Published March 1, 2012
Reference - 278 Pages - 126 B/W Illustrations
ISBN 9789814267489 - CAT# N10434
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This book describes energy loss magnetic chiral dichroism (EMCD), a phenomenon in energy loss spectroscopy discovered in 2006. EMCD is the equivalent of XMCD but is based on fast probe electrons in the electron microscope. A spatial resolution of 2 nm has been demonstrated, and the lattice-resolved mapping of atomic spins appears feasible. EMCD is, thus, a promising technique for magnetic studies on the nanometer and sub-nanometer scale, providing the technical and logistic advantages of electron microscopy, such as in situ chemical and structural information, easy access, and low cost.
Momentum Resolved ELNES, C. Hébert , J.-C. LeBossé
Relativistic Effects and the Magic Angle, J.-C. LeBossé, C. Hébert
An Introduction to XMCD, G.Schütz
Chirality in EELS and the Role of the Angular Momentum, P. Schattschneider)
Multiplet Methods, L. Calmels, J. Rusz
DFT Methods, C. Ambrosch, L. Pardini, F. Manghi
Multiple-Scattering Theory of Circular Dichroism, J. Rehr , H. Wende
Experimental Chiral/Circular Dichroism
EMCD Techniques and Geometries, S. Rubino et al.
Data Treatment, Artefacts, Noise, K. Leifer, C. Gatel, B. Warot-Fonrose et al.
The Role of the Crystal, J. Verbeeck, J. Rusz, S. Rubino
Sum Rules in EMCD and XMCD, J. Rusz, J. Rehr, L. Calmels
Related Techniques and Perspectives
Magnetic Dichroism in X-Ray Holography, S. Eisebitt
Prospects for Spin Mapping with Atomic Resolution, M. Stöger-Pollach , J. Verbeeck, P. Schattschneider
"This nice book provides a very useful approach of a recently developed technique, electron energy loss magnetic chiral dichroism (EMCD), available in transmission electron microscopy to detect if your sample presents anisotropic or magnetic effects (linear dichroism and chirality). The comparison with a previous X-Ray technique known as XMCD (X-ray magnetic circular dichroism), and this EMCD is clearly and usefully exposed. Advantages and disadvantages of both methods are discussed, spatial resolution also. With EMCD, atomic resolution can be hoped with new aberration corrected microscopes. Experimental situations in both cases are very understandably described and also the theory (necessity of the density matrix formulation, mixed dynamical form factor-MDFF) which is taken from the beginning. The figures are also very explicative. A very interesting book for students and searchers."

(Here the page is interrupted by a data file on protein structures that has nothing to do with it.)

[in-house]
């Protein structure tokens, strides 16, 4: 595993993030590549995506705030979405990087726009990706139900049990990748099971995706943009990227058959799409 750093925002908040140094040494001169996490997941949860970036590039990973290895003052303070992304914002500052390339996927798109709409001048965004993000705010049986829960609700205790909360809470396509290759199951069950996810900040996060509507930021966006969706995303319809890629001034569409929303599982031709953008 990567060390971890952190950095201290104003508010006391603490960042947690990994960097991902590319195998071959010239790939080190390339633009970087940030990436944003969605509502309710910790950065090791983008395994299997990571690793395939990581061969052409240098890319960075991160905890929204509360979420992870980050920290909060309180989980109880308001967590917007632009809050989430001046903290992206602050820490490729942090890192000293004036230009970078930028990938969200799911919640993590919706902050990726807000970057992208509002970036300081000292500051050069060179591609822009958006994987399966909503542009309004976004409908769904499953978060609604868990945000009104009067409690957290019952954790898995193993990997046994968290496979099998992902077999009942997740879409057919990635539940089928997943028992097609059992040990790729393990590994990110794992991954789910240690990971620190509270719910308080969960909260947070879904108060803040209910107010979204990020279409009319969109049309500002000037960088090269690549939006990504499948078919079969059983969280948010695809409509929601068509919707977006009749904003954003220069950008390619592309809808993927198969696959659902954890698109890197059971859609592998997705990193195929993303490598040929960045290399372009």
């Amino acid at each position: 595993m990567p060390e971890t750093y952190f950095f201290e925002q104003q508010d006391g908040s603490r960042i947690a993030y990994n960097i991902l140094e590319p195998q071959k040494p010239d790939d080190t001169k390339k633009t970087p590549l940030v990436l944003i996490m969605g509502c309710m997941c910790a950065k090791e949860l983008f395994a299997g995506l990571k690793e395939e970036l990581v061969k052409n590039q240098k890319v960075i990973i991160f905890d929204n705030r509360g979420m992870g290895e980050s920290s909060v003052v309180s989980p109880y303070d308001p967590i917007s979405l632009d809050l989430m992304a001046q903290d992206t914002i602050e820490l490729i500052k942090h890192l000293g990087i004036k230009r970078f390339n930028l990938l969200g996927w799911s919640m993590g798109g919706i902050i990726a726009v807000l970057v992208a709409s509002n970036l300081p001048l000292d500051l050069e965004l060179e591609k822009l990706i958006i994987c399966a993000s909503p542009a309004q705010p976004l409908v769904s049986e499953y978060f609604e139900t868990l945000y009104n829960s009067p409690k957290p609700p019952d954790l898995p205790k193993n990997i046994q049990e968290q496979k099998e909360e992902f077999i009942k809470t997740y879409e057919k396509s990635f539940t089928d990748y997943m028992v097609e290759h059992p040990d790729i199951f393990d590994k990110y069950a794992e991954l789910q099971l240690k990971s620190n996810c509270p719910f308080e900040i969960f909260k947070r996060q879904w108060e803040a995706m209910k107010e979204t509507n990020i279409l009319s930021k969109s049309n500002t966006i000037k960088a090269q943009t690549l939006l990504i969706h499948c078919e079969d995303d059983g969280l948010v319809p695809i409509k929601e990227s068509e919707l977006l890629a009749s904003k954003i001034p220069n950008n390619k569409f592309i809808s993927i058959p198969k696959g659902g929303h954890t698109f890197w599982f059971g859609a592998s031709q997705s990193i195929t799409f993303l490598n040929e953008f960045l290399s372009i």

—"Prof. Bernard Jouffrey, École Centrale Paris, France
"This book covers the exciting new area of characterization of materials on the nanoscale by studying the chirality of electrons in transmission electron microscopy (TEM). Schattschneider, his team in Vienna and his colleagues all around the world, edited an extremely well written book which will have its impact for the important area of advanced characterisation techniques of materials with high spatial resolution- nearly on the atomic scale. The different techniques can be used by experienced microscopists who are able to understand the physics of the different inelastic scattering processes occurring in a specimen in TEM."
—Prof. Manfred Rühle, MPI for Intelligent Systems, Germany
"This state-of-the-art textbook describes how magnetic properties of solids can be investigated by using x-ray absorption and electron energy-loss spectroscopy. The main emphasis is on the underlying theory but experimental techniques, data analysis and recent results are also well covered. Chiral effects in anisotropic materials, multiplet and density-functional theory, magic-angle and relativistic effects, x-ray holography and the possibility of atomic-scale spin mapping are all described in detail by experts in these various fields."
—Prof. Ray Egerton, University of Alberta, Canada
Peter Schattchneider has made many fundamental contributions to the theory of electron-beam imaging and spectroscopic techniques. In this book he reviews the promising new method of dichroism induced, not by light, but by the electron beam of a modern transmission electron microscope, and detected using the energy-loss spectrum. The result is a spin-sensitive imaging method with far higher spatial resolution than similar synchrotron-based methods.
—Prof. John Spence - Arizona State University, USA